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Meallet's 'Edgewater Angel' takes a unique look at San Pedro

March, 14 2002
Elisabeth Sherwin -- gizmo@ dcn.davis.ca.us
Enterprise staff writer

Sandro Meallet, 36, says his German mother, Sigrun, likes unusual names. His first name is Italian and his last name is French. This melodic name belongs to a large, tall man who might appear intimidating at first glance. He is, after all, 6-foot-8.

But Meallet is neither a longshoreman nor a football player. He is a writer. He and his wife, Melissa, live in Sonoma. They just had their first child, a son named Alonzo.

"As in Alonzo Mourning," says Meallet. It's also entirely apropos that Meallet should name his son after a basketball player since he too played basketball, attending UC Santa Cruz on a sports scholarship.

Unusual and melodic names and words are found throughout his first novel, "Edgewater Angels" (Doubleday, 2001, $22.95).

Meallet, who grew up in the projects of San Pedro, has written a novel about those experiences, the good days and the bad days. He created a work of fiction that he plans to turn into a trilogy featuring narrator Sunny Toomer.

"Edgewater Angels" has received excellent critical reviews. But when Meallet left the housing project for Santa Cruz, and left Santa Cruz for New York City, he intended to become a historian or sociologist, not a writer, and earned an MFA from the New School for Social Research.

He was introduced to the woman who would become his wife ("the most interesting person I've ever met") at a party in New York in 1995. Since both he and she were from California, they ended up back in their home state after he earned another MFA, this one in creative writing, from Johns Hopkins University in Baltimore.

"The past was nipping at me," he said in a recent phone interview. "I had to answer to those experiences that were special and beautiful. These events asked me to do something with them. So it started as writing exercises and then short stories and then a novel."

The opening chapter of "Edgewater Angels" first appeared as the short story "Fish Heads" in the July 2000 issue of Atlantic Monthly.

"I was just trying to be true to my experiences," he said. "What came out and the way the book took shape was unexpected."

He is now finishing an untitled sequel to the first book. The sequel also takes place back in the neighborhood, which still retains a powerful hold on Meallet.

"When I'm back in L.A. hanging out with old friends it's a 'primary family' feeling. We think and laugh the same way and have the same community references that only we know. This primary human family risks my genetic family for togetherness," he added.

Meallet predicts that novel No. 2 will be a scandalous bombshell.

"I'm handling subject matter in a way that hasn't been done before. It's not about incest, it's worse," he says with a laugh.

But turning serious, Meallet gave some thought as to what he would like readers to take away from "Edgewater Angels."

"I want people to know that there are kids who grow up in these neighborhoods who have all the potential in the world and by the time they are 12 or 13 they are socially, economically and morally handicapped," he said.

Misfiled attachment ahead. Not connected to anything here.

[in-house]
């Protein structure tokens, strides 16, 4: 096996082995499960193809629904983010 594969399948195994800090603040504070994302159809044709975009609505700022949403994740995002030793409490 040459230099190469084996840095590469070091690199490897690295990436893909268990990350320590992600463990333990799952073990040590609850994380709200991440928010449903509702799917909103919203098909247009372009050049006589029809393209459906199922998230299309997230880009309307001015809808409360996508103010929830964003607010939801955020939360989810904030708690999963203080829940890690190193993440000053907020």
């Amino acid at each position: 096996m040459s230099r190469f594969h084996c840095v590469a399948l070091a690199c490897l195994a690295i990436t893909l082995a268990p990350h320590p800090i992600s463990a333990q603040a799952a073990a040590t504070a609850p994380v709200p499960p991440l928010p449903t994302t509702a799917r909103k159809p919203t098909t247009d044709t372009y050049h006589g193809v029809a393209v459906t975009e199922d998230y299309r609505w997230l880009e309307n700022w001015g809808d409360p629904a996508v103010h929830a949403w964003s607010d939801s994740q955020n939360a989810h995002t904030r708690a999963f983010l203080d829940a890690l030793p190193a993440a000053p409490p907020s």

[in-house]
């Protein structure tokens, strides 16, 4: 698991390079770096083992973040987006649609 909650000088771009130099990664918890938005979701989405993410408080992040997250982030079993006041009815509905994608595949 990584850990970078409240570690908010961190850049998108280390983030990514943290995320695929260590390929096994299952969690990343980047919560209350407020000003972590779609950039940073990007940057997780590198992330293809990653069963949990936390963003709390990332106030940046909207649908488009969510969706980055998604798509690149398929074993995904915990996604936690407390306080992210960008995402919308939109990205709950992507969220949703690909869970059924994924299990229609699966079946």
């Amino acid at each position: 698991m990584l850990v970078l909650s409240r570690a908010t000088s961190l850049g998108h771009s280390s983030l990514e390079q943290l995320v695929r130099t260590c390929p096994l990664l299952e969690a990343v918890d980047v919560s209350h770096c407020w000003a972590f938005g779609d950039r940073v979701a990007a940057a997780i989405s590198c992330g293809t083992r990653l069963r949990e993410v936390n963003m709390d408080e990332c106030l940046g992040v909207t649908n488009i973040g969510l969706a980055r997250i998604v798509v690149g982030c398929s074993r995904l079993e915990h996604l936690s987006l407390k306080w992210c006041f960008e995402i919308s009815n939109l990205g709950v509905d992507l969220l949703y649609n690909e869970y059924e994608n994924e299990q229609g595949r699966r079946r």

"To me the narrator represents a kid who is just trying to become aware and not mess up," he added.

Meallet calls the people he grew up with in the Rancho San Pedro Housing Project "the most wonderful people I ever knew." These kids had to grow up in a constant state of cultural crisis, always reacting to the police, their messed up parents, and neighborhood gang leaders.

"It takes superhuman strength to get through it and be aware," he added.

In Meallet's case, what he calls awareness set in when he was at Santa Cruz.

"I am fundamentally a lot like those people I grew up with," he said. "But I was lucky enough to be 6-foot-8 and play basketball and so get out. And while I was at UC Santa Cruz a light went off in my head and I knew I had a chance I couldn't mess up."

He also credits his mother for instilling something in him that had to do with a love of learning.

His mother, who was born in the free nation of Danzig (now northern Poland), was fascinated by books and intelligence, however indirectly. She was a World War II refugee who became a naturalized German citizen in 1945 after the destruction of her homeland.

(Meallet was born in Germany on a U.S. Air Force Base. "I'm a product of NATO," he said. "Crazy, huh?")

"She read, read, read all the time," said Meallet. She also had nine children with five different men.

"We grew up on welfare and food stamps," he said. "She never mentioned the word 'college' to us."

Still, his mother's love of books, learning and reading crept into Meallet's very being. Now he is content to live the life of a writer.

"Making a living to me means not a luxurious life but having enough to eat and to pay the rent and being allowed to write full time," he said.

"We struggle but Melissa and I are both on economic diets and refuse to get nine-to-five jobs," he added. And now there's his son, Alonzo, to think of.

"That's better, more important, than any trilogy," he said.

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